Customize Control Menu
Next up is Customize Control, and this is where we get to customize a little bit of the control on the camera. The first up is your Favorites menu. So I encourage you to set at least one page up in your Favorites menu, and this is where you can go through and select different items from the menu, and if you select only eight, you will only have one page to get past from the Favorites menu to the next menu. If you want to have more, you can have some in there. And let me show you on my camera real quickly. So in... Let me get out of live view. So when I press the Menu button, the first time, what it does, is it goes to the Favorites right there. And these are items that I've put in here that I think I'm going to change on a regular basis. And you'll notice there is no scroll bar, 'cause that indicates that we're in the regular menu. And if I want to get on to the regular menu, I just hit the menu button again, and now I can scroll through all the items in the menu. And so any time I wan...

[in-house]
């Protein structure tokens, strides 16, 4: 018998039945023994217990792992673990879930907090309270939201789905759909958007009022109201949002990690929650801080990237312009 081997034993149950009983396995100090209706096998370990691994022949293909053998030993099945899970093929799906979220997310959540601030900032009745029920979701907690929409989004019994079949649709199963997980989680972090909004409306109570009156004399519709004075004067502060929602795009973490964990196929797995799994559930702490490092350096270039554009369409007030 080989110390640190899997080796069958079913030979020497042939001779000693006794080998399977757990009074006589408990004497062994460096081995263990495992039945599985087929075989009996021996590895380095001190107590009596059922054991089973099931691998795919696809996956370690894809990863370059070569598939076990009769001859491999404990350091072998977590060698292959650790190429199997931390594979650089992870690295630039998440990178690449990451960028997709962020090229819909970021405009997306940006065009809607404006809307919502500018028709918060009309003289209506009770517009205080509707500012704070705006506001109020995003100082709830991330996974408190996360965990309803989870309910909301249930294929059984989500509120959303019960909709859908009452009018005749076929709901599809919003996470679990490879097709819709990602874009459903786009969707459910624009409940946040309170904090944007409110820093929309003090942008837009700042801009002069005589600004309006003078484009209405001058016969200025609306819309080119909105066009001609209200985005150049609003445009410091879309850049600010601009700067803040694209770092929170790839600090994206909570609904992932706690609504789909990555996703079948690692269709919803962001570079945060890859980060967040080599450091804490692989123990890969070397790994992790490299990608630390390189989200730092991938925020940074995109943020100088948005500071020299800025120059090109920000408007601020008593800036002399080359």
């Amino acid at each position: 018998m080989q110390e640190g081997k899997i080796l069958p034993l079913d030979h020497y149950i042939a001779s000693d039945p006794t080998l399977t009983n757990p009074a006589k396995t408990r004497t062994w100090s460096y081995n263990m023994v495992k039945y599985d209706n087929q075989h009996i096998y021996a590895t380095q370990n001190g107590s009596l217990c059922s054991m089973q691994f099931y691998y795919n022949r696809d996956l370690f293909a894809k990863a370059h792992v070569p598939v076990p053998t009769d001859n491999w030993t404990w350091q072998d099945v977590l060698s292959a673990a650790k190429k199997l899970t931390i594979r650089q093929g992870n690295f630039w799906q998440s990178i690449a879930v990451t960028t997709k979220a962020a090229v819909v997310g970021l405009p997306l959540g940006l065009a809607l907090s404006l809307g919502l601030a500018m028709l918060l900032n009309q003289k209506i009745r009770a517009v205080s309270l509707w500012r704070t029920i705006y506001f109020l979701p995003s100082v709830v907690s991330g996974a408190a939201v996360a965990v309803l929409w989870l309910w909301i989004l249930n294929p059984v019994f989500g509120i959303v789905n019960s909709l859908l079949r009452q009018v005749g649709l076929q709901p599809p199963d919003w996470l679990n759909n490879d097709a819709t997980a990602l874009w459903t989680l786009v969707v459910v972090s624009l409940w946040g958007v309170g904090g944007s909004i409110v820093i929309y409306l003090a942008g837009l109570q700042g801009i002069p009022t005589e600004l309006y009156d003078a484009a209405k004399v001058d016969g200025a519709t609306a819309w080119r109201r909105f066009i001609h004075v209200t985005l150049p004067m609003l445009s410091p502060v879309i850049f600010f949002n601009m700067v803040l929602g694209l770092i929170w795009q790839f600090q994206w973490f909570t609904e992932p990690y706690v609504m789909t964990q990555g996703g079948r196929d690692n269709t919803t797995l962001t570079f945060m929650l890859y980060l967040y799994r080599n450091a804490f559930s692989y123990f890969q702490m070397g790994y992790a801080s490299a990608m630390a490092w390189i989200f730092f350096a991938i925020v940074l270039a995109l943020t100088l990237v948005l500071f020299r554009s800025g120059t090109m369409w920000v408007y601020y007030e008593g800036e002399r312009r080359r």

t to get back to the favorites, I can go left, and I am into the favorites here. And so if I want to get to the main menu, I can either hit Menu, or I can go to the main menu on the bottom. You saw what I did there, is you can jump from the top to the bottom by just going up from the top, and that brings you down to the bottom. And you can go right here, and that brings you into the main menu, and left brings you back to the favorites. And so it's some pretty simple controls, and this is vastly different than earlier Leica cameras, and so I think it's a really good system, and I think other manufacturers can learn, because when you press that Menu button, it's nice that it goes straight to those items that you like to use most frequently. You can customize the wheel on the back of the camera. So you can either do a live view zoom, so if you're in the live view mode, it'll automatically just zoom in as you turn the wheel. Or you can do it as exposure compensation, which I think is a really good system and makes it very very easy to work with. And so I'm gonna do that on my camera, so, what I'll do is I'll hit the Menu button. And I'm gonna dive in, I think what are we on, page two, customize controls, down here. And go to the right, and we're gonna customize the wheel, go to the right, and I wanna set it as exposure compensation. So I'll just press the center button in, and then I'll back out to the left, and to the left here. And so what we'll do is we're gonna set this in aperture priority right now. And so we'll kind of point it in generally the right direction. And so I'm not in the live view mode now, but I can just press down on this button, and in the viewfinder, it's gonna show me whether I'm underexposed or overexposed. Now just to see this, I'm not gonna look in the viewfinder, 'cause I'm gonna block the view for you, so I'm just gonna shoot a photo. And that one seems a little on the underexposed side. So I'm gonna dial it up to the right. Let's take another photo, that should be a little bit brighter, which it is. And I'm gonna dial it up to the right again, and that should be a little bit brighter. And so it's very easy just to make your pictures a little bit brighter or darker in that aperture priority mode. So I'm gonna make it a little bit darker. Very easy to work with right there. And you can see, in the playback of the image, let's see, shows it. So I'm gonna play this back. And if I turn this information on and off, you'll see down here in the bottom what the exposure I was setting. Actually, okay, there's where we are. Okay, so that is exposure compensation, allows you to change that around very very quickly when you're out shooting. Next up is the Display Brightness. If you want to control how bright the display is on the back, you can do this. There is a little bit of battery power that is gonna come into play here, if you want to save battery power, you can have it a little bit lower. If you are trying to show images on the back of the camera under very bright conditions, you'll need to set it a little bit higher. I'm not a big fan of the auto setting here, 'cause it changes around under the different lights, and sometimes we're using this to judge exposure. It's not the best way to judge exposure, but it can be helpful from time to time. And so a setting of medium for most of the time is gonna work out pretty good. The EVF Brightness, if you do have an EVF, you have the same type of controls of how bright this is going to be. I typically like to leave this on medium. It works good in most cases. Auto Power Saving is simply how quickly does the camera power down when you're shooting. If you want it to save, conserve battery power, you can set it on either two minutes or five minutes, if you want it to stay on longer, you can turn it off, or to 10 minutes.